If you look at mammals as a whole, typically the larger the animal, the longer they live. This can be seen with large whales like the killer whale which can live up to 80 years or an elephant which can live to be 70 years old. Dogs, on the other hand, seem to have the opposite be true: the larger the dog, the shorter their life.
Larger dog breeds (like the Great Dane) tend to live a lot less than their smaller counterparts (like a toy poodle). The Great Dane can grow to a size of about 155 pounds, but only has an average life span of 7 years. The toy poodle grows to be about 9 pounds but can live to see 14 years old. That’s quite a difference.
Researcher Cornelia Kraus, an evolutionary biologist at the University of Göttingen in Germany, set out to see if he can find out why this is when it comes to dogs. He and his research team analyzed ages at death in 74 dog breeds, using information from more than 56,000 dogs that visited veterinary teaching hospitals, to see if they could pinpoint why larger dogs lead shorter lives.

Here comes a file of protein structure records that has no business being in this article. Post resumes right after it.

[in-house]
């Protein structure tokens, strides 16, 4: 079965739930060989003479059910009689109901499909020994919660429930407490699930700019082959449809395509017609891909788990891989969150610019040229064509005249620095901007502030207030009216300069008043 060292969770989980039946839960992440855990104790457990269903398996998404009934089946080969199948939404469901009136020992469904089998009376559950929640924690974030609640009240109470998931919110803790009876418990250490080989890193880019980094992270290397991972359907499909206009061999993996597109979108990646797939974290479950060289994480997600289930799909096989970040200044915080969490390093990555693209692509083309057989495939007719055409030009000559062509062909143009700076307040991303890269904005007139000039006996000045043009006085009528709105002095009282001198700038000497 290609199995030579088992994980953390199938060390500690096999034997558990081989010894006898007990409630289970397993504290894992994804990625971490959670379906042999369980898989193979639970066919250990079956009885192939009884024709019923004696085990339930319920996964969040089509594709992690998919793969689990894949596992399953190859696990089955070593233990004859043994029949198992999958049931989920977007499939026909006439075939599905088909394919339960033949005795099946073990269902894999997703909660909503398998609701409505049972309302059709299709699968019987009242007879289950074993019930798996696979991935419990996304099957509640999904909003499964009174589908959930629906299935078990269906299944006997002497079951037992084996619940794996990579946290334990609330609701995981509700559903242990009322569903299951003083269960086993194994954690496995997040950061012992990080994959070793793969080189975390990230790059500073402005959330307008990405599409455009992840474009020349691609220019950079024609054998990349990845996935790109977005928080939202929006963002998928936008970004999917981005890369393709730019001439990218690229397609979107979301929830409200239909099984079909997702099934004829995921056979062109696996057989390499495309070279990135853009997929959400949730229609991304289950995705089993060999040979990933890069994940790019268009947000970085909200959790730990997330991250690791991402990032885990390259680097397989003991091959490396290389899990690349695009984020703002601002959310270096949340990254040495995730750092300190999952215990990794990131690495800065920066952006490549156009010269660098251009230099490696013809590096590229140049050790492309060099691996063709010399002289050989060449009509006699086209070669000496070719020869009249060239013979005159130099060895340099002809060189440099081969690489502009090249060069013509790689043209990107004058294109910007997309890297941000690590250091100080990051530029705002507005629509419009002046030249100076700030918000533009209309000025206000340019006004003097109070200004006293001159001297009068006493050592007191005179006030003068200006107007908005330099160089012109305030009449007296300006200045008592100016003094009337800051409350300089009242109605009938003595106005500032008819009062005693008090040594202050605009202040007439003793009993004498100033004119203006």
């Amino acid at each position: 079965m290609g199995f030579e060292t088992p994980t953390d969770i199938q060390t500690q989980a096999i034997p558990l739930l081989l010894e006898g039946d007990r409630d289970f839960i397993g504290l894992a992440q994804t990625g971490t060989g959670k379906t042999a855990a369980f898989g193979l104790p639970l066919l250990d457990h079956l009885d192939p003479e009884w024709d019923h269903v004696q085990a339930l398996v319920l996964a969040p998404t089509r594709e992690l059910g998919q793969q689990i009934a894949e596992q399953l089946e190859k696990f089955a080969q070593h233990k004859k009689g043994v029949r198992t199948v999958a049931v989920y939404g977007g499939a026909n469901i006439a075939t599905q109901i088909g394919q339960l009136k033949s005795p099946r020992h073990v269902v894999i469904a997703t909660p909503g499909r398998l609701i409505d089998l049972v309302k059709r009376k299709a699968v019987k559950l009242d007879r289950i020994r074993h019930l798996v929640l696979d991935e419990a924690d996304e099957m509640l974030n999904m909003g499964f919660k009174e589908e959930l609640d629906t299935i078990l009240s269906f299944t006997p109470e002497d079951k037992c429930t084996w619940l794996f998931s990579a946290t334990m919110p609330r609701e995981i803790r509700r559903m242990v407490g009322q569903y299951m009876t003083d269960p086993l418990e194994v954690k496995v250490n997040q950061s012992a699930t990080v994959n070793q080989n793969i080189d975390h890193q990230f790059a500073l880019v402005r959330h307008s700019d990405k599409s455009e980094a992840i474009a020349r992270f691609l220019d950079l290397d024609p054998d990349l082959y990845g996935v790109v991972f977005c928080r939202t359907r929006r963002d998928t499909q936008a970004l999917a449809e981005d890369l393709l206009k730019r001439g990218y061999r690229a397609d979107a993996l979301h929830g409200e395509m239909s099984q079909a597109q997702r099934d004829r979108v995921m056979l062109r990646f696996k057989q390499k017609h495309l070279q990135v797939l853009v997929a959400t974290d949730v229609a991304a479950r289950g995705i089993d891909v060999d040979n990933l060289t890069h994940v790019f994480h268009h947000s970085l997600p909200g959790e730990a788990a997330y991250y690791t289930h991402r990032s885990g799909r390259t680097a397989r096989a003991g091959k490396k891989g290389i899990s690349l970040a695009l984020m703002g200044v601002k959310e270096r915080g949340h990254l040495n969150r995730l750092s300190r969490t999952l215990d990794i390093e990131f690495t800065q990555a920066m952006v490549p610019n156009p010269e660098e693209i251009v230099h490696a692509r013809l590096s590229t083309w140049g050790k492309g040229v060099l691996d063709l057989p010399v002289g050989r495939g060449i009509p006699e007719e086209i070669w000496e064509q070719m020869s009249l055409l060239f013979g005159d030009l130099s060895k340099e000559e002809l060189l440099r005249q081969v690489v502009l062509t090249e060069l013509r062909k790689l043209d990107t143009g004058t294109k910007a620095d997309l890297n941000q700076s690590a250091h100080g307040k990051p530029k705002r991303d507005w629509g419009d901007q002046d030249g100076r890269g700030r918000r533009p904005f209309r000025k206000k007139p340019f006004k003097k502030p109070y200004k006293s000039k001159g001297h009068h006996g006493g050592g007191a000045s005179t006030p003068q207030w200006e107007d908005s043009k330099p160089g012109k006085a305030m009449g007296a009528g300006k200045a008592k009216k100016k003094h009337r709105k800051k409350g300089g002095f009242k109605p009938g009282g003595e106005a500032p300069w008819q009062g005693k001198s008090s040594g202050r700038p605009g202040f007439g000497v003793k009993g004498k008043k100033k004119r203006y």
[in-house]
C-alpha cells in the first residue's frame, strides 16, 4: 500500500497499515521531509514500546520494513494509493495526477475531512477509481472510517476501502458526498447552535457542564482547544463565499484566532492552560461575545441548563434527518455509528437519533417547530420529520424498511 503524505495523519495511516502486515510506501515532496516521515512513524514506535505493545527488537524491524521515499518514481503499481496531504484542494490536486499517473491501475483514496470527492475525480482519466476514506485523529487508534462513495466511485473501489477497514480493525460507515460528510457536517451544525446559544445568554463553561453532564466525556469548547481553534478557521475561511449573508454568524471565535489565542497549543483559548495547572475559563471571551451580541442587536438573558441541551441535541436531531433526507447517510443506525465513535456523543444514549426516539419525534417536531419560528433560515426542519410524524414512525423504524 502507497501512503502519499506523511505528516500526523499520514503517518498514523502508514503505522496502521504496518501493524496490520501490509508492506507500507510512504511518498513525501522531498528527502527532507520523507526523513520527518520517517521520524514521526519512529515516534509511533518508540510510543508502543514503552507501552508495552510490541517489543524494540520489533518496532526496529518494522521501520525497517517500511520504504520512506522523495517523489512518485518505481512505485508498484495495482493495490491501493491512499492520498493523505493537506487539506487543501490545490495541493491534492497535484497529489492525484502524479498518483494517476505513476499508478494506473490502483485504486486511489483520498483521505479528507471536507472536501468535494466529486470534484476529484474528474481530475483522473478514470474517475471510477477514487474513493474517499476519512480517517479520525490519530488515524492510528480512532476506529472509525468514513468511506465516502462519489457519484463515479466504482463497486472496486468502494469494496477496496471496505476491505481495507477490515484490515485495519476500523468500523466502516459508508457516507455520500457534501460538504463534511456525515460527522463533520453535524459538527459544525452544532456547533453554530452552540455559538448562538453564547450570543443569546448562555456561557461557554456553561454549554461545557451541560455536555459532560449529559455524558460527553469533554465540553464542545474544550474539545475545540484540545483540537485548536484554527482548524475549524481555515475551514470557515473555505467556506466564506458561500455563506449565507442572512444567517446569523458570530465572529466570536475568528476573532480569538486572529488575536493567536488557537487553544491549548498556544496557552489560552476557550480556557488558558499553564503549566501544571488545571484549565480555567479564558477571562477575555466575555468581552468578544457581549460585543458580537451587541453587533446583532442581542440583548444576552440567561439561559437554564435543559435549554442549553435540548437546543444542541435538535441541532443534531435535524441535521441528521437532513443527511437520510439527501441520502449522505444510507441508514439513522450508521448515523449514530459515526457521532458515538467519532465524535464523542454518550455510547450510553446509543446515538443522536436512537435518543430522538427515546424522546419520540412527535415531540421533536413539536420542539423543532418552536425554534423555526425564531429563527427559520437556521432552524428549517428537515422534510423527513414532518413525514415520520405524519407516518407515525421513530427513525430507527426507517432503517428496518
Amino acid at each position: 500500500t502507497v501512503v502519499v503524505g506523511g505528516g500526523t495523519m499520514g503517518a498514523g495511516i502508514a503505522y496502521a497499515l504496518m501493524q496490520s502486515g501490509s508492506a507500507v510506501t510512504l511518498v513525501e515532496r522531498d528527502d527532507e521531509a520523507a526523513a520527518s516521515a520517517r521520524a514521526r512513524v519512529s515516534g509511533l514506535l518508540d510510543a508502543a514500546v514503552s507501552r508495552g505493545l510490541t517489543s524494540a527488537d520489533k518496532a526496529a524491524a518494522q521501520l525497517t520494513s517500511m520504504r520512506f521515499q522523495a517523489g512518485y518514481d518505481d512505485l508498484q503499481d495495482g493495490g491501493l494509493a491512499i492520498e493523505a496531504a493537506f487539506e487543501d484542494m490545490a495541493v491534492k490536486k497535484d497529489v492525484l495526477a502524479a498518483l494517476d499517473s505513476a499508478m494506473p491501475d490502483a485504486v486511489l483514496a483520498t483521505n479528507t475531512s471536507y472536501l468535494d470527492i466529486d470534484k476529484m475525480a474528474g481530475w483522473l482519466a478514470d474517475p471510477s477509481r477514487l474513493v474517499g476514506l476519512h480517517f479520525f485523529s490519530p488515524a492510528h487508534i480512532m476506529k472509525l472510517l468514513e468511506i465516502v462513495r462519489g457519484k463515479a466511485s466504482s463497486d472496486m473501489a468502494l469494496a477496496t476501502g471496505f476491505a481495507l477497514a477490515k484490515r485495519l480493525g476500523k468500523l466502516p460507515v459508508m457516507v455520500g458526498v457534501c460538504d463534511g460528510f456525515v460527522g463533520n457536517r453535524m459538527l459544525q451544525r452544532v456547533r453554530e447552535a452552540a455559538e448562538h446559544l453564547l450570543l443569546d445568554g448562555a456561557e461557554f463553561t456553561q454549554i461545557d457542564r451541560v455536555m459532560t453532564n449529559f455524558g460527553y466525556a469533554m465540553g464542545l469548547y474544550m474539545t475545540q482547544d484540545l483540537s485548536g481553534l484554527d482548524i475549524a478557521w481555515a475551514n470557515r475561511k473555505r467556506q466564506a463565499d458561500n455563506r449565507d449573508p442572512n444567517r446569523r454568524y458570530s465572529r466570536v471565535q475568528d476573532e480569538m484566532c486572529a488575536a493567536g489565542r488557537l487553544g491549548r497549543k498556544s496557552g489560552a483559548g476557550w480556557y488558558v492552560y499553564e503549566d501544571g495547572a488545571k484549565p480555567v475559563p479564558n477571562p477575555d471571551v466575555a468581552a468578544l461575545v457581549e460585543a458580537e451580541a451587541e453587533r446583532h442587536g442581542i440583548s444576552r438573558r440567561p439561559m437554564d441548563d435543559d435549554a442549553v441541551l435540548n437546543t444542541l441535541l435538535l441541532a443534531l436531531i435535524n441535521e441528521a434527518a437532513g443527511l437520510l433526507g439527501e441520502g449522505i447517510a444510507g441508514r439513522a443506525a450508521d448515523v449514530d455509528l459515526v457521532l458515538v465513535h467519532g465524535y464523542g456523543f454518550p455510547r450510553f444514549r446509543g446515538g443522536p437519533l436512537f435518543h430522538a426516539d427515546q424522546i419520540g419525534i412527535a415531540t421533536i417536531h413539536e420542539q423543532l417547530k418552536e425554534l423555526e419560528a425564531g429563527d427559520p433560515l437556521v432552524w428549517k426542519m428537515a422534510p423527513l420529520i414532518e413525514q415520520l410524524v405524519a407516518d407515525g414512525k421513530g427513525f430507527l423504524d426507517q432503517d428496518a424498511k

The results? Apparently larger dogs were not only larger in size, but they aged far more quickly too. Among dog breeds, every extra increase of 4.4 pounds meant, on average, a loss of 1 month in life expectancy. Their findings were detailed in the April issue of the journal American Naturalist.
I have always wanted a larger dog, but now I don’t know if that’s a good trade off for his or her shorter life. I like my animals to be around for a long time and if I were to ever get a dog, maybe a smaller breed would be better?
Either way, large dogs and small dogs are all equally as cute – just look:
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